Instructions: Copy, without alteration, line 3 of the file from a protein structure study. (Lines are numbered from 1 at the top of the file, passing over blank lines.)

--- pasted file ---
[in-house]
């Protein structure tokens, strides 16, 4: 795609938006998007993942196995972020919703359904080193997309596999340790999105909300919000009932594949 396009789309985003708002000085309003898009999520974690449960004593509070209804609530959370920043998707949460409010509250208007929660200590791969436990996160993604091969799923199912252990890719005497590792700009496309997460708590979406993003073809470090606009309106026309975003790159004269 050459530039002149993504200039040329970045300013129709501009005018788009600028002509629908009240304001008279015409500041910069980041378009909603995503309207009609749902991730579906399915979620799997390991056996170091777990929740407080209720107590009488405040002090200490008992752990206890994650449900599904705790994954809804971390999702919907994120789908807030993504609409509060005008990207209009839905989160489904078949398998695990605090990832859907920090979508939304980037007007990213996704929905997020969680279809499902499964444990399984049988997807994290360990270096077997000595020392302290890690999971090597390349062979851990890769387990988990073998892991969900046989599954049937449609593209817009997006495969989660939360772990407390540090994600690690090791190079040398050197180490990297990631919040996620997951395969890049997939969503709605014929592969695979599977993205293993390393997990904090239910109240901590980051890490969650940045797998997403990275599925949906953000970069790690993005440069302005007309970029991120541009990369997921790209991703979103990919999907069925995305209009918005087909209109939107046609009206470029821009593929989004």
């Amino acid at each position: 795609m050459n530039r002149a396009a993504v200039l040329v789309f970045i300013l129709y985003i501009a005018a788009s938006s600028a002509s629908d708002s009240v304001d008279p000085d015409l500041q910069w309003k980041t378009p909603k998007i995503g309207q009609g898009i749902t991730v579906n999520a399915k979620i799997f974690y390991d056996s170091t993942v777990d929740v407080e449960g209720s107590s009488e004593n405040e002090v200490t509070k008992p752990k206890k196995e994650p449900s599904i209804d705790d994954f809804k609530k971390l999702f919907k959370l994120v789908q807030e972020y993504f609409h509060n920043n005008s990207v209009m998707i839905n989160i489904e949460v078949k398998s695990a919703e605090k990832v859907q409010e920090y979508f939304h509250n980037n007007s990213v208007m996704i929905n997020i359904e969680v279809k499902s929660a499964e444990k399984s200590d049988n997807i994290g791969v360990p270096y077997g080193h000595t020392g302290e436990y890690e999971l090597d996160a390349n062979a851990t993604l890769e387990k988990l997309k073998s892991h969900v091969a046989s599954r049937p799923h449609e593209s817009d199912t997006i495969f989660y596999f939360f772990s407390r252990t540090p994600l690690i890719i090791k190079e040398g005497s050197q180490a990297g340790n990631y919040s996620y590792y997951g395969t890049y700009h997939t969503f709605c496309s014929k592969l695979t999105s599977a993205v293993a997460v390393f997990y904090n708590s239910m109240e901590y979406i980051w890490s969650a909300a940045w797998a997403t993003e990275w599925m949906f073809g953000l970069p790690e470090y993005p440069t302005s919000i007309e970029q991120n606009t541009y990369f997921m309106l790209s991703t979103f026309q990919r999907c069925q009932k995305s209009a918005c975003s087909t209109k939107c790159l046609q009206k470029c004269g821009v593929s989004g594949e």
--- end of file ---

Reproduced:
């Amino acid at each position: 795609m050459n530039r002149a396009a993504v200039l040329v789309f970045i300013l129709y985003i501009a005018a788009s938006s600028a002509s629908d708002s009240v304001d008279p000085d015409l500041q910069w309003k980041t378009p909603k998007i995503g309207q009609g898009i749902t991730v579906n999520a399915k979620i799997f974690y390991d056996s170091t993942v777990d929740v407080e449960g209720s107590s009488e004593n405040e002090v200490t509070k008992p752990k206890k196995e994650p449900s599904i209804d705790d994954f809804k609530k971390l999702f919907k959370l994120v789908q807030e972020y993504f609409h509060n920043n005008s990207v209009m998707i839905n989160i489904e949460v078949k398998s695990a919703e605090k990832v859907q409010e920090y979508f939304h509250n980037n007007s990213v208007m996704i929905n997020i359904e969680v279809k499902s929660a499964e444990k399984s200590d049988n997807i994290g791969v360990p270096y077997g080193h000595t020392g302290e436990y890690e999971l090597d996160a390349n062979a851990t993604l890769e387990k988990l997309k073998s892991h969900v091969a046989s599954r049937p799923h449609e593209s817009d199912t997006i495969f989660y596999f939360f772990s407390r252990t540090p994600l690690i890719i090791k190079e040398g005497s050197q180490a990297g340790n990631y919040s996620y590792y997951g395969t890049y700009h997939t969503f709605c496309s014929k592969l695979t999105s599977a993205v293993a997460v390393f997990y904090n708590s239910m109240e901590y979406i980051w890490s969650a909300a940045w797998a997403t993003e990275w599925m949906f073809g953000l970069p790690e470090y993005p440069t302005s919000i007309e970029q991120n606009t541009y990369f997921m309106l790209s991703t979103f026309q990919r999907c069925q009932k995305s209009a918005c975003s087909t209109k939107c790159l046609q009206k470029c004269g821009v593929s989004g594949e």